Defaulters from antiretroviral treatment in Jimma University Specialized Hospital, Southwest Ethiopia

Jimma University Faculty Of Public Health Department Of General Public Health, Jimma, Ethiopia.
Tropical Medicine & International Health (Impact Factor: 2.33). 04/2008; 13(3):328-33. DOI: 10.1111/j.1365-3156.2008.02006.x
Source: PubMed


To determine the prevalence of and factors associated with defaulting from antiretroviral treatment (ART) in Jimma, Ethiopia.
Unmatched case control study: cases were individuals who had missed two or more clinical appointments (i.e. had not been seen for the last 2 months) between January 2005 and February 2007; controls were individuals who had been on ART at least for 1 year and were rated as excellent adherers by the providers. Data were collected from patient records, and by telephone call and home visit to identify the reason for defaulting.
Of 1270 patients who started ART, 915 (72.0%) were active ART users and 355 (28.0%) had missed two or more clinical appointments. The latter comprised 173 (13.6%) defaulters, 101 (8.0%) who transferred out, 75 (5.9%) who died, and 6 (0.5%) who restarted ART. Reasons for defaulting were unclear in most cases. Reasons given were loss of hope in medication, lack of food, mental illness, holy water, no money for transport, and other illnesses. Tracing was not successful because of incorrect address on the register in 61.6% of the cases. Taking hard drugs (cocaine, cannabis and IV drugs), excessive alcohol consumption, being bedridden, living outside Jimma town and having an HIV negative or unknown HIV status partner were associated with defaulting ART.
A significant proportion of patients defaulted from ART treatment. ART clinics should ensure that patients' addresses are correct and complete. Programmatic and counseling efforts to decrease ART defaulting should address illicit drug and excessive alcohol use, decentralise ART services, institute home-based treatment options for seriously ill and bedridden patients, and address patients concerns.

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    • "Similar results were found in rural Uganda, Malawi, Cambodia and India [49-52]. Finance (costs for food and shelter, in addition to the transport cost) was reported to be a bottleneck for linkage and retention in care in Ethiopia [45,46]. In South Africa and Uganda, around 35% of patients stated finance as a reason for absence from clinic visits [53,54]. "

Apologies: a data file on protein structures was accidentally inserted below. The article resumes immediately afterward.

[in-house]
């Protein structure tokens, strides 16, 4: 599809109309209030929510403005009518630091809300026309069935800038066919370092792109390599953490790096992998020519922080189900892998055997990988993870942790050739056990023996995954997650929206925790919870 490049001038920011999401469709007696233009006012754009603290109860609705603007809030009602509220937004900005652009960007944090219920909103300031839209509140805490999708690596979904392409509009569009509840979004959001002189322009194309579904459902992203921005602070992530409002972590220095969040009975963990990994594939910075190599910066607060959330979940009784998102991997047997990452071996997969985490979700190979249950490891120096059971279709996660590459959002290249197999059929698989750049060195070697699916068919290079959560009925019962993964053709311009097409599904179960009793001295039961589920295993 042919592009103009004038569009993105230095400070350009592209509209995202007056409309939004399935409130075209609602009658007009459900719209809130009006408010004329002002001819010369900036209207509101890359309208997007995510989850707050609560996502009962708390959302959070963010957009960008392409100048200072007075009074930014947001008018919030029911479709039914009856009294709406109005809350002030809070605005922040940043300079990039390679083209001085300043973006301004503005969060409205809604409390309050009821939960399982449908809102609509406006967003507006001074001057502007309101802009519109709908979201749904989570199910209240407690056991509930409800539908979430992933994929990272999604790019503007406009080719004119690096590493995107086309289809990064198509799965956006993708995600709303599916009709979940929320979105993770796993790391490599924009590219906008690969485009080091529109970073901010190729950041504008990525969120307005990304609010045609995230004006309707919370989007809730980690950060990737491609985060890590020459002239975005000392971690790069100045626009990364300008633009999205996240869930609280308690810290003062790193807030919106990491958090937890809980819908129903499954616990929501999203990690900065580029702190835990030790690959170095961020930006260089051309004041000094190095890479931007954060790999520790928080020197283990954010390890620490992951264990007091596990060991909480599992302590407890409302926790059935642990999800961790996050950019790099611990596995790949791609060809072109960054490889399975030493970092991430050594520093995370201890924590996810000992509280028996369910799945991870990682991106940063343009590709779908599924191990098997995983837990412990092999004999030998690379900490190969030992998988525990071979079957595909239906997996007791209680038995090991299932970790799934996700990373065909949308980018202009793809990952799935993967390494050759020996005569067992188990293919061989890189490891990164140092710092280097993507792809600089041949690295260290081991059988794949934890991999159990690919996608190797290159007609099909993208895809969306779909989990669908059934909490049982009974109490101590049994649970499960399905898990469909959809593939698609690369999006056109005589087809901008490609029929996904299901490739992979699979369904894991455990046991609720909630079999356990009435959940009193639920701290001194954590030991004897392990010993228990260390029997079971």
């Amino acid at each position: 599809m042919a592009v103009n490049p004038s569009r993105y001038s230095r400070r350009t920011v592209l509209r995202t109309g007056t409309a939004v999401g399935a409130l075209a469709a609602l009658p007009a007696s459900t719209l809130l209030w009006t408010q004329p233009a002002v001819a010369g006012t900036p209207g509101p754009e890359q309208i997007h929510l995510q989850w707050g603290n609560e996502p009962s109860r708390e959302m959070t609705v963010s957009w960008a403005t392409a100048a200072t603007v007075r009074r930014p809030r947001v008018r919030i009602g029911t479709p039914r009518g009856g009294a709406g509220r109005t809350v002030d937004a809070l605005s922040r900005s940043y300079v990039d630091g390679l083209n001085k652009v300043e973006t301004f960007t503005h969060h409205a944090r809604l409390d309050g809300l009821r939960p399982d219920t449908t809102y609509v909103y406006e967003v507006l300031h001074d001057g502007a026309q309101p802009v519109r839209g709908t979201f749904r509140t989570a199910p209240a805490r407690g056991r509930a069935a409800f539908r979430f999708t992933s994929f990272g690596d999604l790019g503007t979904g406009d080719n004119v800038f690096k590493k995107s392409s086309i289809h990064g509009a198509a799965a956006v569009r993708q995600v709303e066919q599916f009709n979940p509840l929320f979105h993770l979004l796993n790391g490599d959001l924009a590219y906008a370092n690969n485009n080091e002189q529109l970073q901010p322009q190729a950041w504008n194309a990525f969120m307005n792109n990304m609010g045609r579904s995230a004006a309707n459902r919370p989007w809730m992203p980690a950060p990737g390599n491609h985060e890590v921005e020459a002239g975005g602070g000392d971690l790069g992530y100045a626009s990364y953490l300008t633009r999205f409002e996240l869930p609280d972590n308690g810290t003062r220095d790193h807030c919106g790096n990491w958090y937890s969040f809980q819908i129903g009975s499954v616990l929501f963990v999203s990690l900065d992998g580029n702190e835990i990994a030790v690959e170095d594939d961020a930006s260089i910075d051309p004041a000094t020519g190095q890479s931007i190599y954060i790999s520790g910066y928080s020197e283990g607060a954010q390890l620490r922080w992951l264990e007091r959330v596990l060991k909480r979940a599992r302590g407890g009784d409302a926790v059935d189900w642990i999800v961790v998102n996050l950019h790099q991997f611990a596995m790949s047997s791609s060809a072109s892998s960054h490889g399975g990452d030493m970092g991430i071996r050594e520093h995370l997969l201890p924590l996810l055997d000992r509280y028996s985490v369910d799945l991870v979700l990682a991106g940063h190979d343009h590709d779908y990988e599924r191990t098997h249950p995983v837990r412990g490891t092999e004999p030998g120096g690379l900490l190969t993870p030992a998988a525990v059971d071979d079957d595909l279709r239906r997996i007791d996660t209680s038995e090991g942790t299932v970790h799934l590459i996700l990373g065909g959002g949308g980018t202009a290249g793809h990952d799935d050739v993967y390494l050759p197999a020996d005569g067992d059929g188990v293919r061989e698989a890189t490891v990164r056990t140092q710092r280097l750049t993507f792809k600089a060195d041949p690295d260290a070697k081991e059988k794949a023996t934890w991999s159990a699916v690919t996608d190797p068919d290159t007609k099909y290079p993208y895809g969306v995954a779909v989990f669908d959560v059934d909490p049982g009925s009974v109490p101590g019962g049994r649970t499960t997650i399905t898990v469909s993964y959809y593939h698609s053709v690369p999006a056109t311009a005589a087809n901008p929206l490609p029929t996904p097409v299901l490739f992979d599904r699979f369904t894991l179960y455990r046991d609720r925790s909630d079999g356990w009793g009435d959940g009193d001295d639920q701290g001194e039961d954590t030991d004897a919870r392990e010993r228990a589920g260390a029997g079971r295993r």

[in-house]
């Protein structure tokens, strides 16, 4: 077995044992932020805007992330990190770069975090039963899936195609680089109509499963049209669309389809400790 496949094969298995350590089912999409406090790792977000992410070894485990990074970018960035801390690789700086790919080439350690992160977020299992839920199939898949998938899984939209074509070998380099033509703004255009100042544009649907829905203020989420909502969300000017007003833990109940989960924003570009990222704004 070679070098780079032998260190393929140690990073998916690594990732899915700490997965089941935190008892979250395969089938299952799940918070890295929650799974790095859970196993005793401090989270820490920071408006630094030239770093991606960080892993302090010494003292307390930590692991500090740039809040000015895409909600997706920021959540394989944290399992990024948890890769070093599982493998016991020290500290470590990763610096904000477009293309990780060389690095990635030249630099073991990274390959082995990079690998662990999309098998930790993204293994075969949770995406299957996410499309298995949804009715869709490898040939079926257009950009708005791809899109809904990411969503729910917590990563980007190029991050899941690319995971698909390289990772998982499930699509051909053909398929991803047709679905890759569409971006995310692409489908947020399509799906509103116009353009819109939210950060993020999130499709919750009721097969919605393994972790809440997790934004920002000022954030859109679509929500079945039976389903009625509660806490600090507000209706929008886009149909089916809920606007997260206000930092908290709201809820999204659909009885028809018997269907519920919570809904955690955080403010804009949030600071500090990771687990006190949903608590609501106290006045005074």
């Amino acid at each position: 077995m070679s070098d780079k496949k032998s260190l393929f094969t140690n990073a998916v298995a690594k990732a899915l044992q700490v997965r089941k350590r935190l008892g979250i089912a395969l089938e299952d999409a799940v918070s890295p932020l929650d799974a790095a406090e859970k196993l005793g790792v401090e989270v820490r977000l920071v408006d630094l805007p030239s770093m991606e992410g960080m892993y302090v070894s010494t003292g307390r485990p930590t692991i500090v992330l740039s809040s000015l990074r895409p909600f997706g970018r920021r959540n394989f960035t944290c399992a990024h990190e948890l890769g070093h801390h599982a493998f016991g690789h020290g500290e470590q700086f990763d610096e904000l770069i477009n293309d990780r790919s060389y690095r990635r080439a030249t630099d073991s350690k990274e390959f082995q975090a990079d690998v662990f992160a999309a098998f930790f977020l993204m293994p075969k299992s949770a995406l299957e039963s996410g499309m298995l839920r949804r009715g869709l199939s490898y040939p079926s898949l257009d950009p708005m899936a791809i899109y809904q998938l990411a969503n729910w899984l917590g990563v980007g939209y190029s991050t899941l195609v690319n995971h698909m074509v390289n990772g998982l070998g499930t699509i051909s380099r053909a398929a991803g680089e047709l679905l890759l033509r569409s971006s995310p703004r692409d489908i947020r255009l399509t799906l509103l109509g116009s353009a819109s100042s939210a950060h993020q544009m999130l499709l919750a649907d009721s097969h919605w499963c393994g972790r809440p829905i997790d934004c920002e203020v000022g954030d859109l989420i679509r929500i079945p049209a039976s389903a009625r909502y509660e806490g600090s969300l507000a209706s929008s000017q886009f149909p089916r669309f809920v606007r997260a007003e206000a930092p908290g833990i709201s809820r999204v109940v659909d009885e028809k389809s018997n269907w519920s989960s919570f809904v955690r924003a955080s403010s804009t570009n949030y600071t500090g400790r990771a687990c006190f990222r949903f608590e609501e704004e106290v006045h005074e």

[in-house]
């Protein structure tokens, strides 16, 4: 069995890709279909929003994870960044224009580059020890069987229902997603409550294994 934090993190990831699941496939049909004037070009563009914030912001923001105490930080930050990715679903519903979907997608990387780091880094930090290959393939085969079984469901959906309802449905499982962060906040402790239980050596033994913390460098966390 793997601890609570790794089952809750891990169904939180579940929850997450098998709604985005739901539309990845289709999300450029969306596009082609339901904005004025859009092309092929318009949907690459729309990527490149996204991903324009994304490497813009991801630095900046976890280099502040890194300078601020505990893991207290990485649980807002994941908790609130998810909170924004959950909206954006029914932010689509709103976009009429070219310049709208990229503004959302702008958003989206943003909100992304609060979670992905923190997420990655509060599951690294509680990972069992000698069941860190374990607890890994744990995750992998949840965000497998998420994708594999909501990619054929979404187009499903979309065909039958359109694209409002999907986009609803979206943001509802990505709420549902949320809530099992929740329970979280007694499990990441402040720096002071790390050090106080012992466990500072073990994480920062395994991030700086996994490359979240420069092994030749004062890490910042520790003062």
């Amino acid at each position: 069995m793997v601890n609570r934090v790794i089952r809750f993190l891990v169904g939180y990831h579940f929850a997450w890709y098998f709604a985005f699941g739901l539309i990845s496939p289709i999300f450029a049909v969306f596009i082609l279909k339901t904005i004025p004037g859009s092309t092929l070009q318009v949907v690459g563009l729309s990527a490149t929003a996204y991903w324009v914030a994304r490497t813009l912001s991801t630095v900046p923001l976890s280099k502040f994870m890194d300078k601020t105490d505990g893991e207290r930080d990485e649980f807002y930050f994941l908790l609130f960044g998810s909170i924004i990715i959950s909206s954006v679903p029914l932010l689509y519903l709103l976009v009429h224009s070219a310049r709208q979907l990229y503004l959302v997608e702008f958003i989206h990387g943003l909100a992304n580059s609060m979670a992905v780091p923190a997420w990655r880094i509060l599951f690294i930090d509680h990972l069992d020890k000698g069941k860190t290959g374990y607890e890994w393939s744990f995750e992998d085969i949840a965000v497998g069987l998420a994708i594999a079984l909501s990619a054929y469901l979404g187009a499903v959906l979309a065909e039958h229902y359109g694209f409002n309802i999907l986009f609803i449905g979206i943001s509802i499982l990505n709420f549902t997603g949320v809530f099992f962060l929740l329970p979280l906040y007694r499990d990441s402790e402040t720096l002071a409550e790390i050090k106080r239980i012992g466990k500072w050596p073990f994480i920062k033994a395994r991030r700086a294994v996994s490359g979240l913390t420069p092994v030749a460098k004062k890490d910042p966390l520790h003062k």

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    ABSTRACT: Background Antiretroviral treatment (ART) was provided to more than nine million people by the end of 2012. Although ART programs in resource-limited settings have expanded treatment, inadequate retention in care has been a challenge. Ethiopia has been scaling up ART and improving retention (defined as continuous engagement of patients in care) in care. We aimed to analyze the ART program in Ethiopia. Methods A mix of quantitative and qualitative methods was used. Routine ART program data was used to study ART scale up and patient retention in care. In-depth interviews and focus group discussions were conducted with program managers. Results The number of people receiving ART in Ethiopia increased from less than 9,000 in 2005 to more than 439, 000 in 2013. Initially, the public health approach, health system strengthening, community mobilization and provision of care and support services allowed scaling up of ART services. While ART was being scaled up, retention was recognized to be insufficient. To improve retention, a second wave of interventions, related to programmatic, structural, socio-cultural, and patient information systems, have been implemented. Retention rate increased from 77% in 2004/5 to 92% in 2012/13. Conclusion Ethiopia has been able to scale up ART and improve retention in care in spite of its limited resources. This has been possible due to interventions by the ART program, supported by health systems strengthening, community-based organizations and the communities themselves. ART programs in resource-limited settings need to put in place similar measures to scale up ART and retain patients in care.
    Globalization and Health 05/2014; 10(1):43. DOI:10.1186/1744-8603-10-43 · 2.25 Impact Factor
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    • "While various reasons are known, demonstrating associations between various variables and risk of becoming LTFU remains challenging. Reported reasons for LTFU in Malawi and elsewhere have included: food insecurity [13-15], financial constraints [14,16,17], religious and family influences [14,16,18,19], wanting to access traditional medicine [20], stigma and fear of disclosure of HIV status [10,19-22], living far from clinics and transport-related costs [10,14,18,20,23], and poor patient-provider relationships [10,14,20]. Treatment literacy (e.g., understanding the natural course of treatment and the need for adherence to ART) [24,25], experiencing an improvement in health and believing that treatment is no longer necessary [10] may also matter. "
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    • "When comprehensive care and patient self-management fail, patients discontinue treatment and develop rapid viral rebound and loss of CD4 T lymphocytes [24], which significantly increases the risk of drug resistance and treatment failure. In addition, patients with clinical AIDS who discontinue ART will probably die within a relatively short time [24]. "
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